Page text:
Home Field Advantage

By Kevin Tankersley

The Greater Waco Sports Commission brings athletic events to Waco and supports athlete's dreams

If you’ve never heard of the Greater Waco Sports Commission, don’t feel bad. When Mike Vogelaar applied for a job there, he didn’t know what it was either.

That was about three years ago, and Vogelaar is now the executive director of the commission, a nonprofit organization that brings sporting events to the Waco area. The commission is not part of the city of Waco or McLennan County, nor is it an arm of the Greater Waco Chamber of Commerce, “but all three of those are critical partners with what we do,” Vogelaar said.

The commission is probably best known for bringing Ironman competitions to Waco, but it has also helped bring to Waco the CenTex Challenge, a youth volleyball tournament with 110 to 120 teams playing at three different sites. During the next CenTex Challenge, about 160 teams will be competing. It was also the driving force behind the Glow Over Waco 5K and Fun Run that took place last month as part of the city’s eclipse festivities.

Upcoming events include teaming with Camp Fimfo and Nightlight Donuts for the Donut Dash 4K and Fun Run, and the Beast of the Brazos competitive swimming event in the Brazos River.

“We try to help and assist and promote different events,” Vogelaar said. “We don’t run and operate every single sporting event in McLennan County. We can’t with just two people working for the commission. We want to be able to help, be a catalyst and be an additional resource for local organizations.”

Vogelaar said the goal of his organization is to “create economic impact through sports by recruiting events, retaining events or creating events.”

The Ironman — a competition which involves running, swimming and biking — has found a home in Waco each October. That event alone accounts for $6 to $8 million in economic impact, Vogelaar said. And when the CenTex Challenge volleyball tournament takes place, each team can bring up to five coaches and 15 athletes, who range in age from 10 to about 18. Each of those 15 or so players then bring along an average of 2.5 friends and family members to watch the competition.

And volleyball, Vogelaar said, provides the “biggest bang for your buck” as far as hosting an event.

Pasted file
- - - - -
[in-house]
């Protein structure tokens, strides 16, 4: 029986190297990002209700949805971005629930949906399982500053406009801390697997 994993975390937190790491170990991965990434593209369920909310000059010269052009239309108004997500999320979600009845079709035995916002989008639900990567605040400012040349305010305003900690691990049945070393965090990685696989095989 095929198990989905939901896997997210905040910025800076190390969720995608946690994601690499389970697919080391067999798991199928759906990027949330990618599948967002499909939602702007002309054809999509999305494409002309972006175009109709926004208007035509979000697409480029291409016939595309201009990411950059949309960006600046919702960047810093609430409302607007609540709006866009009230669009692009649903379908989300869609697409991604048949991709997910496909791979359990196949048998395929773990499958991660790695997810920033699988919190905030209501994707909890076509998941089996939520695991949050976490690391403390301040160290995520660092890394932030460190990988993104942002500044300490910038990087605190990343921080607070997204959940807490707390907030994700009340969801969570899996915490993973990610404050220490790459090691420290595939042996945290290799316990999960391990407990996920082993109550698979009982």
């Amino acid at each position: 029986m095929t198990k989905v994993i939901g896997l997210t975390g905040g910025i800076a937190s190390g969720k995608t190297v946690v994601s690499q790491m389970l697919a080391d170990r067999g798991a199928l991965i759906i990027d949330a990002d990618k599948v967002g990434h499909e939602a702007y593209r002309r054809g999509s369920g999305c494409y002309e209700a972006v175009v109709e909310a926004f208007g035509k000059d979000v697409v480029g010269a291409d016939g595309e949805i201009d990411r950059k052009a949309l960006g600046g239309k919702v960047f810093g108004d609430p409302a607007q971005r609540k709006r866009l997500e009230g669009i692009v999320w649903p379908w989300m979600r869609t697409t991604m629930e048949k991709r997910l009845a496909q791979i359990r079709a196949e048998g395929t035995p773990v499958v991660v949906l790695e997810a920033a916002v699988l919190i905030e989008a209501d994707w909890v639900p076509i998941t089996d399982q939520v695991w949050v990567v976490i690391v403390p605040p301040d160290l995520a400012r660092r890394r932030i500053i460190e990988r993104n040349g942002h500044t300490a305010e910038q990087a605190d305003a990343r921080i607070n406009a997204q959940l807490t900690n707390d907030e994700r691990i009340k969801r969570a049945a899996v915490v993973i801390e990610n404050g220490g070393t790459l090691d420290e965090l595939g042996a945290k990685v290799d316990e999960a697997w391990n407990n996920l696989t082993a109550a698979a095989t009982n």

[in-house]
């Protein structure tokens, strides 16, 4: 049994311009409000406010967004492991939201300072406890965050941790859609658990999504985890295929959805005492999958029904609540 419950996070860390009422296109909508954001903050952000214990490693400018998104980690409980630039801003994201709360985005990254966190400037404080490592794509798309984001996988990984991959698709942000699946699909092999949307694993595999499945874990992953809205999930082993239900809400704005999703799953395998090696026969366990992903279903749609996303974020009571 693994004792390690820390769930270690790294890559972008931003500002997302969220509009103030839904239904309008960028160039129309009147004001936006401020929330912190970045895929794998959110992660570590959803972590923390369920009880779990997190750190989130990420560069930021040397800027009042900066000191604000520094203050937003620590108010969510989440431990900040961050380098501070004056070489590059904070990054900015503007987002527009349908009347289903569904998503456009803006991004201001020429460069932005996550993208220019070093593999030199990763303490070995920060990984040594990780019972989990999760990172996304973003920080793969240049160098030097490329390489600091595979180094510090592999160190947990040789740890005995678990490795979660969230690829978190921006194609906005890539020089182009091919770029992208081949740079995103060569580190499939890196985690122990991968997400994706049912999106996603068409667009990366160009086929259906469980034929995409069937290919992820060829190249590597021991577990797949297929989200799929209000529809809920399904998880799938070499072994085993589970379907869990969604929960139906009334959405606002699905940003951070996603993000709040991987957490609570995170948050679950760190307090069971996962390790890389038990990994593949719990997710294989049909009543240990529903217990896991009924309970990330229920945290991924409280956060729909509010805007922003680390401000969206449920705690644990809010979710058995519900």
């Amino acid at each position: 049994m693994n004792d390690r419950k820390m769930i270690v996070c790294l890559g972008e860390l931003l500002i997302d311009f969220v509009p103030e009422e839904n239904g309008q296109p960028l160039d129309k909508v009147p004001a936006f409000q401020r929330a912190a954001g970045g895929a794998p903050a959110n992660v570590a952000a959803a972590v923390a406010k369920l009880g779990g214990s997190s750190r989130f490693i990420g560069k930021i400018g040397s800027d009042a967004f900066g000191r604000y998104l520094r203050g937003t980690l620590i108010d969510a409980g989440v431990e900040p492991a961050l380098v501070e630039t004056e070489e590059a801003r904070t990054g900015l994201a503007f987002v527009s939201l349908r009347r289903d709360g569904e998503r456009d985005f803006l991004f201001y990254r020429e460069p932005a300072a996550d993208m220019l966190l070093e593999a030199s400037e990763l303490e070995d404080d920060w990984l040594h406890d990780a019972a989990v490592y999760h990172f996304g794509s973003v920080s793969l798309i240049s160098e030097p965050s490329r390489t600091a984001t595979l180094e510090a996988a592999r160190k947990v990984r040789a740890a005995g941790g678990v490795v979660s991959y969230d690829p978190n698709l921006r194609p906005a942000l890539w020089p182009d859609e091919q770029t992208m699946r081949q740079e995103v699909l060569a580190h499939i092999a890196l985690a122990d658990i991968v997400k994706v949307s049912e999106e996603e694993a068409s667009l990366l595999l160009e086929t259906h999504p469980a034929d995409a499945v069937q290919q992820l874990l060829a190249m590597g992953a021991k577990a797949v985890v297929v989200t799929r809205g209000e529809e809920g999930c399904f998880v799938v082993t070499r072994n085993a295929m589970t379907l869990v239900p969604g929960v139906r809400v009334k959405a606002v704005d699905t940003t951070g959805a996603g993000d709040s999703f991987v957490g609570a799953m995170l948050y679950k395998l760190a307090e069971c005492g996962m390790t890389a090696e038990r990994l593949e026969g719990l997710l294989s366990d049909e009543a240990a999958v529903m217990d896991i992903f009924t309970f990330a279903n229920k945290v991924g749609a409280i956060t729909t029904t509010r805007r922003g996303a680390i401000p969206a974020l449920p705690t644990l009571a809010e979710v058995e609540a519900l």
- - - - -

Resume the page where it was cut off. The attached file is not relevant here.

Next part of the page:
“As for the square footage that you have, you can get two volleyball courts from (the space for one) basketball court,” he said. “So you can have more players, more visitors. Everybody’s going to come watch your 13-year-old in a volleyball tournament, and then you’re going to be there for multiple games, and then you’re going to need to grab lunch in between, you’re going to need to stay the night. And then you’re going to want to do something together as a team.

“There’s just all these ways for them to be able to have a great time and experience, but then also obviously to be able to help fill in the restaurants, the entertainment venues, the retail space and to be able to help generate those tax dollars for the community.”

The Beast of the Brazos, Vogelaar said, which will take place on Sept. 7, offers a either a 1.2- or 2.4-mile swim, designed at least partially for athletes who will be competing in the Ironman competition the next month. On Sept. 8, Waco will host the Waco Wild West Bike Race — also known as the Skittles Race — with routes of six, 29, 52 and 63 miles.

“People can come in, they can do the swim, they can go on a run in the afternoon on Saturday, and then Sunday morning, they can go on their long bike ride, and they can do all three disciplines for the Ironman that’s happening one month later [on Oct. 6]”, Vogelaar said.

The Beast of the Brazos drew about 240 swimmers last year, he said, and the bike race traditionally draws between 1,000 and 2,000 cyclists.

While the calendar on the Greater Waco Sports Commission website lists a number of events each month, for event organizers, “at some point, there’s a bottleneck,” Vogelaar said, caused by a lack of space and facilities.

Prior to running the commission, Vogelaar lived in the Dallas area and for about 15 years handled advertising and marketing with Daktronics, a company that specializes in LED scoreboard and other signage opportunities, mostly at high schools and small colleges.